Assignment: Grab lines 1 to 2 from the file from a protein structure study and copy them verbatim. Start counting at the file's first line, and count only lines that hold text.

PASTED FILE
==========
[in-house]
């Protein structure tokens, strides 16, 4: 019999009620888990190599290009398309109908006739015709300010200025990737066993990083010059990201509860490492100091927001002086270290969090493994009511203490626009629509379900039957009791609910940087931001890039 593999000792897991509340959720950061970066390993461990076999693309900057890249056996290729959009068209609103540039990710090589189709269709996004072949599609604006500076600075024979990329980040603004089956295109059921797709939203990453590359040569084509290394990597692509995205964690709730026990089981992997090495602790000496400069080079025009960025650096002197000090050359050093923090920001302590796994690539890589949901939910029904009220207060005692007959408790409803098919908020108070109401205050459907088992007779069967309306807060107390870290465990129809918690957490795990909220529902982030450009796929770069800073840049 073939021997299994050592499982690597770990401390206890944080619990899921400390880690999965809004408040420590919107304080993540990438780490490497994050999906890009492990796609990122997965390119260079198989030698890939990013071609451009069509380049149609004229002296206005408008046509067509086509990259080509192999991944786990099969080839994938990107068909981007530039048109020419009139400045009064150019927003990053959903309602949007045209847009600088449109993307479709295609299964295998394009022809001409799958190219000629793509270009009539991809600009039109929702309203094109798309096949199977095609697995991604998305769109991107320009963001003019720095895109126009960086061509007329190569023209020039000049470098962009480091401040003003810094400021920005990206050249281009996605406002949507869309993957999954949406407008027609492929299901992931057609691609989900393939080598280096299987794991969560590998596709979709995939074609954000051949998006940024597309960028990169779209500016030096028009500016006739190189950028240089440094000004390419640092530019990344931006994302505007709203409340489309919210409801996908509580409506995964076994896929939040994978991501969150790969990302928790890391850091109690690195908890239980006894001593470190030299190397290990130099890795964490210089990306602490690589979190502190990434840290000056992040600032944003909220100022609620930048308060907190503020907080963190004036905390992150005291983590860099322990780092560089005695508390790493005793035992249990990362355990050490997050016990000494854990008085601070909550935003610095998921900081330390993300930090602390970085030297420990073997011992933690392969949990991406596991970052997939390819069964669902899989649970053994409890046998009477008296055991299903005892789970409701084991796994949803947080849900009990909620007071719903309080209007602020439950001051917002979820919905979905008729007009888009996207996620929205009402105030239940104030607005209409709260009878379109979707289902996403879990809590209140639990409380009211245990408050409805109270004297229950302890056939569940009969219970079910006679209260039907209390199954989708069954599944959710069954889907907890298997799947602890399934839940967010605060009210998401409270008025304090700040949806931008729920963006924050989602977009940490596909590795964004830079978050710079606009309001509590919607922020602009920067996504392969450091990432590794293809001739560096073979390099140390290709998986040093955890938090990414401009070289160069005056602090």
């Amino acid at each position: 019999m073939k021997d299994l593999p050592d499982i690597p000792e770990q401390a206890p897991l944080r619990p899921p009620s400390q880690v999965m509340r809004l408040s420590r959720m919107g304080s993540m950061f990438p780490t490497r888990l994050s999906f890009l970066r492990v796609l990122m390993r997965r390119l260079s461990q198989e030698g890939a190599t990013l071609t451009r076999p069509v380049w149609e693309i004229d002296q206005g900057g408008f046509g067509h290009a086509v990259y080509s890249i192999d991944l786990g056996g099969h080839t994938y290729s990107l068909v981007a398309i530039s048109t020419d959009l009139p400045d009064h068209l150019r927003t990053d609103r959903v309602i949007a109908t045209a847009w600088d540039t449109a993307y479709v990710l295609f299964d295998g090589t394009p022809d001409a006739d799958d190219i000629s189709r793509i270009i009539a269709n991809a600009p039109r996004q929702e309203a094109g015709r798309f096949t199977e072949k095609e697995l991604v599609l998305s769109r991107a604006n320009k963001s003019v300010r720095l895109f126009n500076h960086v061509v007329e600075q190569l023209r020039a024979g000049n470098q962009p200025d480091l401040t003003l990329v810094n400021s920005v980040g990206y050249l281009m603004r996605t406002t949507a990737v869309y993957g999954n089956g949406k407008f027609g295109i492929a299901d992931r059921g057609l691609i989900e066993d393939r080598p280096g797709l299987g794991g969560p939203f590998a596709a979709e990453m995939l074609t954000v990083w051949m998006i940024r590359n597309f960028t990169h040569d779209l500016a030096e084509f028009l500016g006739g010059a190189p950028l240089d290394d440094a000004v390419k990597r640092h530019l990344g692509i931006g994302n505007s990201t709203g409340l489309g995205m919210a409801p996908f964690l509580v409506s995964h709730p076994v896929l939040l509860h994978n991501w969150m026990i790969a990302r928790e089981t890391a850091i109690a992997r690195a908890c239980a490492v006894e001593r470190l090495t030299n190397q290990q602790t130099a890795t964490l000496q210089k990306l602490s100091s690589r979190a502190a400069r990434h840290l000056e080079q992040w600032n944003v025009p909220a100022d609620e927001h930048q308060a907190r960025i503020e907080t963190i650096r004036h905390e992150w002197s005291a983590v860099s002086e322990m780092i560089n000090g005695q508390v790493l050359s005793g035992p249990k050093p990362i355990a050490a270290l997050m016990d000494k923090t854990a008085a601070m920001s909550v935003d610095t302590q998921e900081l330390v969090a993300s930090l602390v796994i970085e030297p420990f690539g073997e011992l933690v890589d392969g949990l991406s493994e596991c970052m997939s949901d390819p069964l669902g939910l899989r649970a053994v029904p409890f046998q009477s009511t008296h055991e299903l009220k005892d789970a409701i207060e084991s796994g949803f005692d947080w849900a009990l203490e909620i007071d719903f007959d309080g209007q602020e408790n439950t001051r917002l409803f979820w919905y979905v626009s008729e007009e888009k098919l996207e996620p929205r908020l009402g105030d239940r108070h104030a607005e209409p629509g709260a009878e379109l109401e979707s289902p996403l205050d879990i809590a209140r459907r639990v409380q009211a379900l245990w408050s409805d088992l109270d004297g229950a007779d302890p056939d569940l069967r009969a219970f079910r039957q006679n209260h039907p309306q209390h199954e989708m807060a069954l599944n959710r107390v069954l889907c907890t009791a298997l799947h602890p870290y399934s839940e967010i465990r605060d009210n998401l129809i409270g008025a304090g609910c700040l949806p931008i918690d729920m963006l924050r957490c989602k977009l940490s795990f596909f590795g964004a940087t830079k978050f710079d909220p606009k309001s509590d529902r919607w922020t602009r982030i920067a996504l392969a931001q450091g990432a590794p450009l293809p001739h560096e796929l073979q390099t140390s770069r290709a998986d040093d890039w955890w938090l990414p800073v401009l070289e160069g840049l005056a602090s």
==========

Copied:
[in-house]
């Protein structure tokens, strides 16, 4: 019999009620888990190599290009398309109908006739015709300010200025990737066993990083010059990201509860490492100091927001002086270290969090493994009511203490626009629509379900039957009791609910940087931001890039 593999000792897991509340959720950061970066390993461990076999693309900057890249056996290729959009068209609103540039990710090589189709269709996004072949599609604006500076600075024979990329980040603004089956295109059921797709939203990453590359040569084509290394990597692509995205964690709730026990089981992997090495602790000496400069080079025009960025650096002197000090050359050093923090920001302590796994690539890589949901939910029904009220207060005692007959408790409803098919908020108070109401205050459907088992007779069967309306807060107390870290465990129809918690957490795990909220529902982030450009796929770069800073840049 073939021997299994050592499982690597770990401390206890944080619990899921400390880690999965809004408040420590919107304080993540990438780490490497994050999906890009492990796609990122997965390119260079198989030698890939990013071609451009069509380049149609004229002296206005408008046509067509086509990259080509192999991944786990099969080839994938990107068909981007530039048109020419009139400045009064150019927003990053959903309602949007045209847009600088449109993307479709295609299964295998394009022809001409799958190219000629793509270009009539991809600009039109929702309203094109798309096949199977095609697995991604998305769109991107320009963001003019720095895109126009960086061509007329190569023209020039000049470098962009480091401040003003810094400021920005990206050249281009996605406002949507869309993957999954949406407008027609492929299901992931057609691609989900393939080598280096299987794991969560590998596709979709995939074609954000051949998006940024597309960028990169779209500016030096028009500016006739190189950028240089440094000004390419640092530019990344931006994302505007709203409340489309919210409801996908509580409506995964076994896929939040994978991501969150790969990302928790890391850091109690690195908890239980006894001593470190030299190397290990130099890795964490210089990306602490690589979190502190990434840290000056992040600032944003909220100022609620930048308060907190503020907080963190004036905390992150005291983590860099322990780092560089005695508390790493005793035992249990990362355990050490997050016990000494854990008085601070909550935003610095998921900081330390993300930090602390970085030297420990073997011992933690392969949990991406596991970052997939390819069964669902899989649970053994409890046998009477008296055991299903005892789970409701084991796994949803947080849900009990909620007071719903309080209007602020439950001051917002979820919905979905008729007009888009996207996620929205009402105030239940104030607005209409709260009878379109979707289902996403879990809590209140639990409380009211245990408050409805109270004297229950302890056939569940009969219970079910006679209260039907209390199954989708069954599944959710069954889907907890298997799947602890399934839940967010605060009210998401409270008025304090700040949806931008729920963006924050989602977009940490596909590795964004830079978050710079606009309001509590919607922020602009920067996504392969450091990432590794293809001739560096073979390099140390290709998986040093955890938090990414401009070289160069005056602090």